Doctor insights on:
Can You Catch Viral Pneumonia A Second Time
Maybe but it depends: I know you want a more definitive answer but my crystal ball is in the shop being repaired. Is it possible to get over an pneumonia (and for that matter, any other infection) w/o taking antibiotics? Sure! But unless the infection is mild and you're super healthy, the odds aren't in your favor. While we can't treat viral infections (unlike bacterial ones), we can provide respiratory, etc support. ...Read more
Usually Resolves: A patient with good general health and a normal immune system will usually recover from a viral pneumonia after it runs its course. Occasionally a bacteria will come in and trigger a secondary infection which prolongs the illness & requires extra rx. If pneumonia is part of a more extensive viral illness, affecting other tissue systems, other problems may dominate the recovery process. ...Read more
Not too long: It's often hard to tell if a pneumonia is viral, but even if bacterial (and treated), patients are usually improving after a week. If you have a lot of other diseases, especially lung disease, it may take a little longer. Coughing may take a few weeks to ckear up entirely. ...Read more
No specific time: Our immune system fights viruses. The stronger your immune system is, the shorter time it will take for you to fight it off and get better. If you have more problems and a weaker immune system, it will be longer. ...Read more
Can be either: Depends on organism, susceptibility to antibiotics and immune system of patient. Adenovirus is one of most virulent viruses often leaving destroyed lung. Other viral infections can be complicated by superimposed bacterial necrotizing pneumonia. Streptococcal and Staphylococcal and others can be very virulent as well ...Read more
Sometimes: Most cases of viral pneumonia are relatively mild and resolve spontaneously. There are exceptions. Influenza pneumonia can cause a severe life threatening pneumonia even in otherwise healthy people. In patients whose immune system is compromised a more severe viral pneumonia can occur. This might be seen in those with hiv, after and organ transplant or after cancer chemotherapy. ...Read more
Viral pneumonia: Viral pneumonia will not respond to antibiotics and treatment is mainly supportive. Rest, increased fluids, cough suppressants/acetaminophen at night to help with discomfort and multivitamins. Sometimes, medications such as steroids and inhalers are used to hasten recovery if there is a history or reactive airways (asthma). ...Read more
Just flu: For the most part the only virus that causes pneumonia in adulthood with a vaccine is the flu. However some childhood illnesses can be associated with pneumonia is those with damaged immune systems like for example chicken pox, so vaccinations against the usual childhood illnesses is a good idea. ...Read more
Depends on virus: Rsv is a virus that can vary in its effect on an infected child from a simple runny nose to life threatening pneumonia. The smaller the infant/kid the worse the potential pbs. Kids catch this virus almost every year but seldom have problems after infancy. Other forms of viral pneumonia vary in their outcome. The worst I've known was chickenpox pn in a untreated newborn delivered by a midwife. (died). ...Read more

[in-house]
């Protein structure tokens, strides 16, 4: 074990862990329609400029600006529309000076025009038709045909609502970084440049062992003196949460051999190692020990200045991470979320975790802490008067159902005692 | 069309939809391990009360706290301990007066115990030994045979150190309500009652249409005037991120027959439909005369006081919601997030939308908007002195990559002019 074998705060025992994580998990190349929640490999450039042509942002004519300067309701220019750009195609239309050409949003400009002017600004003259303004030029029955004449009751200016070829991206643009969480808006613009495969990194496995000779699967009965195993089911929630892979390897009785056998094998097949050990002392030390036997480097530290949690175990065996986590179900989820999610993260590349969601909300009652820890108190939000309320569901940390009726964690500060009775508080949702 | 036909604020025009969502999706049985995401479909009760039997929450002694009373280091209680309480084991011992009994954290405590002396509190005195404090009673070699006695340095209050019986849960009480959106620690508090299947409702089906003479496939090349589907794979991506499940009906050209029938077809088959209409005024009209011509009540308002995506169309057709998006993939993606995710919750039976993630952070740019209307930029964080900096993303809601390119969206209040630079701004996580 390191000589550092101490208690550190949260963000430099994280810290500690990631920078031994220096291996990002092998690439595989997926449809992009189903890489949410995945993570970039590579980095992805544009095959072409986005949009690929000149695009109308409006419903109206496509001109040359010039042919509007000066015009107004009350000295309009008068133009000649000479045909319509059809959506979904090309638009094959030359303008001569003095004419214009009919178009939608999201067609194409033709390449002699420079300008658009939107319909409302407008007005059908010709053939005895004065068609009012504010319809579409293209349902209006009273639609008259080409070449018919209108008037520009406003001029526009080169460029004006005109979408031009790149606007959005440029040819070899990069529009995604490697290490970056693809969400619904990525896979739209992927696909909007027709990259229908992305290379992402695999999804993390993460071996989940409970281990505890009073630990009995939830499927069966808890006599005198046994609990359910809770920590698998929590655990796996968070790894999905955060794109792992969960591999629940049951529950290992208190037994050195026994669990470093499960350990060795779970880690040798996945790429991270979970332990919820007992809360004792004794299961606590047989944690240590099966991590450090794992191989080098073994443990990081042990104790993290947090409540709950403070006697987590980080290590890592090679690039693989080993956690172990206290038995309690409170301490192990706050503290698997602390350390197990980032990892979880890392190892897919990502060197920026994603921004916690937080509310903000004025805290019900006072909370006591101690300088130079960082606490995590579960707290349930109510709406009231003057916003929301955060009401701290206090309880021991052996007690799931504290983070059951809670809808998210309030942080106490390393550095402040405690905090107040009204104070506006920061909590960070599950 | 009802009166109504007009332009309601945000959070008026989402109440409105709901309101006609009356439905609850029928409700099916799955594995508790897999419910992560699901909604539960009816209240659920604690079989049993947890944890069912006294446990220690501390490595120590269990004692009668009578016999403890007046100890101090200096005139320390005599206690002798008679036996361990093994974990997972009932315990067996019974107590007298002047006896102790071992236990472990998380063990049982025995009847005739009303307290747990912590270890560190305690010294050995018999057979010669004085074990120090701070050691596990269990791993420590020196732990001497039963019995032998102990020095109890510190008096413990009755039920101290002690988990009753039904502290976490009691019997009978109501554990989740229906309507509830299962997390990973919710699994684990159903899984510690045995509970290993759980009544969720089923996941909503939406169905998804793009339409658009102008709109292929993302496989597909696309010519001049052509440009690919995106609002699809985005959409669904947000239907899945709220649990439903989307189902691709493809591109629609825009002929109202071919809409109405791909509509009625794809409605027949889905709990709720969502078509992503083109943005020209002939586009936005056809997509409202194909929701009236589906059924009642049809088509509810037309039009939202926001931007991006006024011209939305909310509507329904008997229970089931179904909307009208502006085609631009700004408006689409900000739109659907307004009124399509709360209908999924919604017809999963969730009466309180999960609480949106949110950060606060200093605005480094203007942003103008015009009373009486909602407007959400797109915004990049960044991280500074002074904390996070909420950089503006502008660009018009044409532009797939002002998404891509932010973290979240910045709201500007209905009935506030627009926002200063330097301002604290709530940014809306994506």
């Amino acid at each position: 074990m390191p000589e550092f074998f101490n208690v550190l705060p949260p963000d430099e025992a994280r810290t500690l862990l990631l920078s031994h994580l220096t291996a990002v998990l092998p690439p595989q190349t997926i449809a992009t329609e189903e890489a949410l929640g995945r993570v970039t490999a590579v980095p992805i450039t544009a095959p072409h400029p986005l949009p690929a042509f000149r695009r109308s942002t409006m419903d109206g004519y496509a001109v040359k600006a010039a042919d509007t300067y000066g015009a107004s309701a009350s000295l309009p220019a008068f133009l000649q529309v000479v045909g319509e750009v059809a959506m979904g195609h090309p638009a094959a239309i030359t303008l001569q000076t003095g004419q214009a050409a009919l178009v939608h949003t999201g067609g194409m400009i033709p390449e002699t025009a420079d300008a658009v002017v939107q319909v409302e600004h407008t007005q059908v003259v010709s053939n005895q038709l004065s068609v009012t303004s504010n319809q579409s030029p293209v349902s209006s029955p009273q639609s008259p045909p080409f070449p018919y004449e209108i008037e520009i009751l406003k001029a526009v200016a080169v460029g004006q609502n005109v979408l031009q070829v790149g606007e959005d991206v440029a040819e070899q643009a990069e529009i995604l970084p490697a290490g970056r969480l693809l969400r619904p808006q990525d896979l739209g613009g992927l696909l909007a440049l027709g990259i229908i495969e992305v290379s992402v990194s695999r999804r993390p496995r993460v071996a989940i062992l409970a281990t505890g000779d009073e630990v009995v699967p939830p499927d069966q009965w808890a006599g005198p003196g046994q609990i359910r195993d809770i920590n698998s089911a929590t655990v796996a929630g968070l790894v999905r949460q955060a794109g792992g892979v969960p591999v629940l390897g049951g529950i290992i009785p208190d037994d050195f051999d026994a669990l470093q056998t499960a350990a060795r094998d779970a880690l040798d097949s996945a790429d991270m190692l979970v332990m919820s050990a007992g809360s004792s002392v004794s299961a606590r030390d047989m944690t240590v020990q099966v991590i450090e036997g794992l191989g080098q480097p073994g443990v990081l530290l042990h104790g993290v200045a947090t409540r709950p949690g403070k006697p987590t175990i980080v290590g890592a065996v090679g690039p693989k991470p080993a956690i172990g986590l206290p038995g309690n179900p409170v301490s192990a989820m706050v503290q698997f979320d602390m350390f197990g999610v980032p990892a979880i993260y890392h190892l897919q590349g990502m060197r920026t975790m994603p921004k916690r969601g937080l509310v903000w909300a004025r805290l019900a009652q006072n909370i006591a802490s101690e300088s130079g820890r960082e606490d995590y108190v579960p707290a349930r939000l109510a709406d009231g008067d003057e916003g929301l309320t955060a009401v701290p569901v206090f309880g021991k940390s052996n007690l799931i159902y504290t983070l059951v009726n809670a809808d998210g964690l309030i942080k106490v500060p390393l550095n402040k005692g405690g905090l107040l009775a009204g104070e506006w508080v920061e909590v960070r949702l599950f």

Generally: It depends on the virus - there are outbreaks where the old and very young appear to have been spared for unclear reasons while those in the prime of life are most affected (e.g. The h1n1 outbreak). In most cases, however, the very young and elderly are more vulnerable due to either a fading immune system or an immature one. ...Read more
Is viral pneumonia contagious? A child where I work was diagnoised with viral pneumonia. Is it contagiious?
Maybe: Viruses can be transmitted person to person, however a virus that causes pneumonia in one person may not necessarily cause pneumonia in another person who is infected with it. For example the flu can can cause a fever, muscle aches and few lung symptoms in one person but a severe pneumonia in another. ...Read more
Lots: There are many different viruses that can do this. ...Read more
Predominantly cause: One is produced by bacteria, and usually we find the alveoli (tiny air sacs) filled with inflammatory material showing as consolidation on imaging studies, whereas in viral infection the tissues lining the air spaces are more involved and appears as a reticular pattern on imaging. Both can show overlapping pictures. ...Read more
Bacterial pneumonias are caused by a germs called bacteria, for the most part they can be treated with antibiotics. Viruses cause similar pneumonias, since viruses are biologically very different (they live and reproduce by invading a normal cell and incorporating into the cells dna for example) antibiotics do not work, with rare exceptions. (like flu)
symptoms of both are similar though. ...Read more
Yes: The short answer is yes.Get a more detailed answer ›
Often very difficult to distinguish.
However, bacterial pneumonia is more likely if the patient is very sick. ...Read more
Explain the dyspnea in patients with viral pneumonia, where the alveoli is not filled with exudates?
Still alveoli damage: Great? But the inflammatory response in the alveoli is similar whether due to viral or bacterial infection. Fluid still fills the alveoli and thus impairs gas exchange by impairing diffusion of gases across the alveolar-capillary membrane. ...Read more
I got viral pneumonia in oct. In nov. I rec'd flu and pneumonia vac. Jan I got bacterial pneumonia. How if I got immunized?
Chest xray showed Viral Pneumonia, I have no symptoms other then chest pain. Could this be a misdiagnosis?
Mgt: A virtual appointment can help to identify the cause. Sometimes the lining or pleura can become inflamed. ...Read more
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